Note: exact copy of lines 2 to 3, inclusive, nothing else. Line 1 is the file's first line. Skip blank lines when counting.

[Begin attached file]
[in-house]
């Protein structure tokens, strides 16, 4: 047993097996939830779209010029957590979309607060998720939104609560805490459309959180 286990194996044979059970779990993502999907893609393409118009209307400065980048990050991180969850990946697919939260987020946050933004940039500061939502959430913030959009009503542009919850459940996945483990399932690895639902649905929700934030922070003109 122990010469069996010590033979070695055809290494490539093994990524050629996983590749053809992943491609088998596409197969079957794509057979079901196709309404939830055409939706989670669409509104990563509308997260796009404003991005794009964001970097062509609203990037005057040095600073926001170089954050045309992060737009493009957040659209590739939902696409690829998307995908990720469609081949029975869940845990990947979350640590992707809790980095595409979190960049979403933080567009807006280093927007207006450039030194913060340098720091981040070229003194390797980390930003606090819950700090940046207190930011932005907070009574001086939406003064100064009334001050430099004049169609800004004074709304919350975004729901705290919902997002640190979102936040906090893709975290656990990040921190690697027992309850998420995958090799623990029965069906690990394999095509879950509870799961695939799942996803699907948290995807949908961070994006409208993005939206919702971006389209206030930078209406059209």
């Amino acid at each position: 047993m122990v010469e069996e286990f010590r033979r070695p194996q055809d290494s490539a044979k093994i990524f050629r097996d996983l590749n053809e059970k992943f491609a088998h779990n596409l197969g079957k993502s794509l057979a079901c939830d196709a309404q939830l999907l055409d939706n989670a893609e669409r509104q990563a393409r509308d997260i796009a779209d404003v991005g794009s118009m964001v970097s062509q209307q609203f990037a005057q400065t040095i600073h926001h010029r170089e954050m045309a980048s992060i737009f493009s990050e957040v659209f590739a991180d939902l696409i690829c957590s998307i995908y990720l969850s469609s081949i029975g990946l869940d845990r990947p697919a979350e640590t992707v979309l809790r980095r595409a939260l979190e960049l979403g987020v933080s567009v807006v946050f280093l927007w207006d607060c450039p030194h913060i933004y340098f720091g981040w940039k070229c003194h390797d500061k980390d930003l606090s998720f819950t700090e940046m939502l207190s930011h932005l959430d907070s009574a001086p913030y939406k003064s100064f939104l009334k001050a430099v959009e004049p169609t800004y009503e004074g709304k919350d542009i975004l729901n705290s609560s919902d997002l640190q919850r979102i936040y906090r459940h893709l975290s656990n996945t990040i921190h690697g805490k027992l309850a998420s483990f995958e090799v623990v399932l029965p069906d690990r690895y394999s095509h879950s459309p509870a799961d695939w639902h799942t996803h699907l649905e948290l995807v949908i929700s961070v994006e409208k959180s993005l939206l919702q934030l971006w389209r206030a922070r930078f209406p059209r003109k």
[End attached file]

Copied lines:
């Protein structure tokens, strides 16, 4: 047993097996939830779209010029957590979309607060998720939104609560805490459309959180 286990194996044979059970779990993502999907893609393409118009209307400065980048990050991180969850990946697919939260987020946050933004940039500061939502959430913030959009009503542009919850459940996945483990399932690895639902649905929700934030922070003109 122990010469069996010590033979070695055809290494490539093994990524050629996983590749053809992943491609088998596409197969079957794509057979079901196709309404939830055409939706989670669409509104990563509308997260796009404003991005794009964001970097062509609203990037005057040095600073926001170089954050045309992060737009493009957040659209590739939902696409690829998307995908990720469609081949029975869940845990990947979350640590992707809790980095595409979190960049979403933080567009807006280093927007207006450039030194913060340098720091981040070229003194390797980390930003606090819950700090940046207190930011932005907070009574001086939406003064100064009334001050430099004049169609800004004074709304919350975004729901705290919902997002640190979102936040906090893709975290656990990040921190690697027992309850998420995958090799623990029965069906690990394999095509879950509870799961695939799942996803699907948290995807949908961070994006409208993005939206919702971006389209206030930078209406059209």
């Amino acid at each position: 047993m122990v010469e069996e286990f010590r033979r070695p194996q055809d290494s490539a044979k093994i990524f050629r097996d996983l590749n053809e059970k992943f491609a088998h779990n596409l197969g079957k993502s794509l057979a079901c939830d196709a309404q939830l999907l055409d939706n989670a893609e669409r509104q990563a393409r509308d997260i796009a779209d404003v991005g794009s118009m964001v970097s062509q209307q609203f990037a005057q400065t040095i600073h926001h010029r170089e954050m045309a980048s992060i737009f493009s990050e957040v659209f590739a991180d939902l696409i690829c957590s998307i995908y990720l969850s469609s081949i029975g990946l869940d845990r990947p697919a979350e640590t992707v979309l809790r980095r595409a939260l979190e960049l979403g987020v933080s567009v807006v946050f280093l927007w207006d607060c450039p030194h913060i933004y340098f720091g981040w940039k070229c003194h390797d500061k980390d930003l606090s998720f819950t700090e940046m939502l207190s930011h932005l959430d907070s009574a001086p913030y939406k003064s100064f939104l009334k001050a430099v959009e004049p169609t800004y009503e004074g709304k919350d542009i975004l729901n705290s609560s919902d997002l640190q919850r979102i936040y906090r459940h893709l975290s656990n996945t990040i921190h690697g805490k027992l309850a998420s483990f995958e090799v623990v399932l029965p069906d690990r690895y394999s095509h879950s459309p509870a799961d695939w639902h799942t996803h699907l649905e948290l995807v949908i929700s961070v994006e409208k959180s993005l939206l919702q934030l971006w389209r206030a922070r930078f209406p059209r003109k």